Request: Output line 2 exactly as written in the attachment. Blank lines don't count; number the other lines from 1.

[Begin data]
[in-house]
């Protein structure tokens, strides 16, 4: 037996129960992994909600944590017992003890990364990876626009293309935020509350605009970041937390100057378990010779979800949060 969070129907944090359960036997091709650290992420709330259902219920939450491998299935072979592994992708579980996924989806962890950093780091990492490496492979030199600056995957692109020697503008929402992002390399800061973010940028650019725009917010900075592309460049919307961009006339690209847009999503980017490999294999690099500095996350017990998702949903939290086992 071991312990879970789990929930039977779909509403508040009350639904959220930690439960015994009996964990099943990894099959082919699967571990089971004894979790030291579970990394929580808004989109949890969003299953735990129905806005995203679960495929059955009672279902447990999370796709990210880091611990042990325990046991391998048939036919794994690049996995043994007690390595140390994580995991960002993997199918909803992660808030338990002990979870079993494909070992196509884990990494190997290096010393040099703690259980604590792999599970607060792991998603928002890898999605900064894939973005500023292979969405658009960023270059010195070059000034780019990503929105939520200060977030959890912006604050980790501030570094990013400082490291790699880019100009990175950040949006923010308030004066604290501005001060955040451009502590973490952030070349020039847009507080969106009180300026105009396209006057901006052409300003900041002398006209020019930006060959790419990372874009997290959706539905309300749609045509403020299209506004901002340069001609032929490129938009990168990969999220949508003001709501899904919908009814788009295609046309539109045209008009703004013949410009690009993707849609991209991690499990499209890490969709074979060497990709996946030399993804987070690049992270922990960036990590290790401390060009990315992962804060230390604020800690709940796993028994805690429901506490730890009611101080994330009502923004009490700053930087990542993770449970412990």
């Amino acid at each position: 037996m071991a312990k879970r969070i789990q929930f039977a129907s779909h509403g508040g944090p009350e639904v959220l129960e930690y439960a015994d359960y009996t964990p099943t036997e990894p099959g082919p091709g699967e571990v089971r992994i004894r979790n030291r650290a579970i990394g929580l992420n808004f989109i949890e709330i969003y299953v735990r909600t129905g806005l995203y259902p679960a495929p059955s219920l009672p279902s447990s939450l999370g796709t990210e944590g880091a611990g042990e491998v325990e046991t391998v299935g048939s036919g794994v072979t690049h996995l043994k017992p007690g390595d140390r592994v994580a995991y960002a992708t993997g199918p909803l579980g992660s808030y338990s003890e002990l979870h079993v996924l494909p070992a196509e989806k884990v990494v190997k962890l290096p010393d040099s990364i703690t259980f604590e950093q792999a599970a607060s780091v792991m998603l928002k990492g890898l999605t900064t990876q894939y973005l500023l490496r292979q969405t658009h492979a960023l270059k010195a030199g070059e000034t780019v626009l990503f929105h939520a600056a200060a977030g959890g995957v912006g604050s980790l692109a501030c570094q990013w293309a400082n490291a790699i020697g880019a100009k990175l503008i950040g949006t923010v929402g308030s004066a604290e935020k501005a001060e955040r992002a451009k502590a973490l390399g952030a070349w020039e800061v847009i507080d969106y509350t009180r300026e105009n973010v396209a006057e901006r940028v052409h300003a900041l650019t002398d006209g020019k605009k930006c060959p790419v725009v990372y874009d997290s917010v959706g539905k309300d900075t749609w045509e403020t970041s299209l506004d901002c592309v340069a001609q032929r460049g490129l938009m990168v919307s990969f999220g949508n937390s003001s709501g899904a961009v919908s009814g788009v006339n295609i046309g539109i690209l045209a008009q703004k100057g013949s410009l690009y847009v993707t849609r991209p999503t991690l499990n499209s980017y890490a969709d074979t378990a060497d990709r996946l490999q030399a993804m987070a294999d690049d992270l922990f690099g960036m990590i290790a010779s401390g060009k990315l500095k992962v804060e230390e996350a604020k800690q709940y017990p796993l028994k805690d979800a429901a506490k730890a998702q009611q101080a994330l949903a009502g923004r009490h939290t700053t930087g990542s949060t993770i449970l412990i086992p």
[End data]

């Protein structure tokens, strides 16, 4: 037996129960992994909600944590017992003890990364990876626009293309935020509350605009970041937390100057378990010779979800949060 969070129907944090359960036997091709650290992420709330259902219920939450491998299935072979592994992708579980996924989806962890950093780091990492490496492979030199600056995957692109020697503008929402992002390399800061973010940028650019725009917010900075592309460049919307961009006339690209847009999503980017490999294999690099500095996350017990998702949903939290086992 071991312990879970789990929930039977779909509403508040009350639904959220930690439960015994009996964990099943990894099959082919699967571990089971004894979790030291579970990394929580808004989109949890969003299953735990129905806005995203679960495929059955009672279902447990999370796709990210880091611990042990325990046991391998048939036919794994690049996995043994007690390595140390994580995991960002993997199918909803992660808030338990002990979870079993494909070992196509884990990494190997290096010393040099703690259980604590792999599970607060792991998603928002890898999605900064894939973005500023292979969405658009960023270059010195070059000034780019990503929105939520200060977030959890912006604050980790501030570094990013400082490291790699880019100009990175950040949006923010308030004066604290501005001060955040451009502590973490952030070349020039847009507080969106009180300026105009396209006057901006052409300003900041002398006209020019930006060959790419990372874009997290959706539905309300749609045509403020299209506004901002340069001609032929490129938009990168990969999220949508003001709501899904919908009814788009295609046309539109045209008009703004013949410009690009993707849609991209991690499990499209890490969709074979060497990709996946030399993804987070690049992270922990960036990590290790401390060009990315992962804060230390604020800690709940796993028994805690429901506490730890009611101080994330009502923004009490700053930087990542993770449970412990």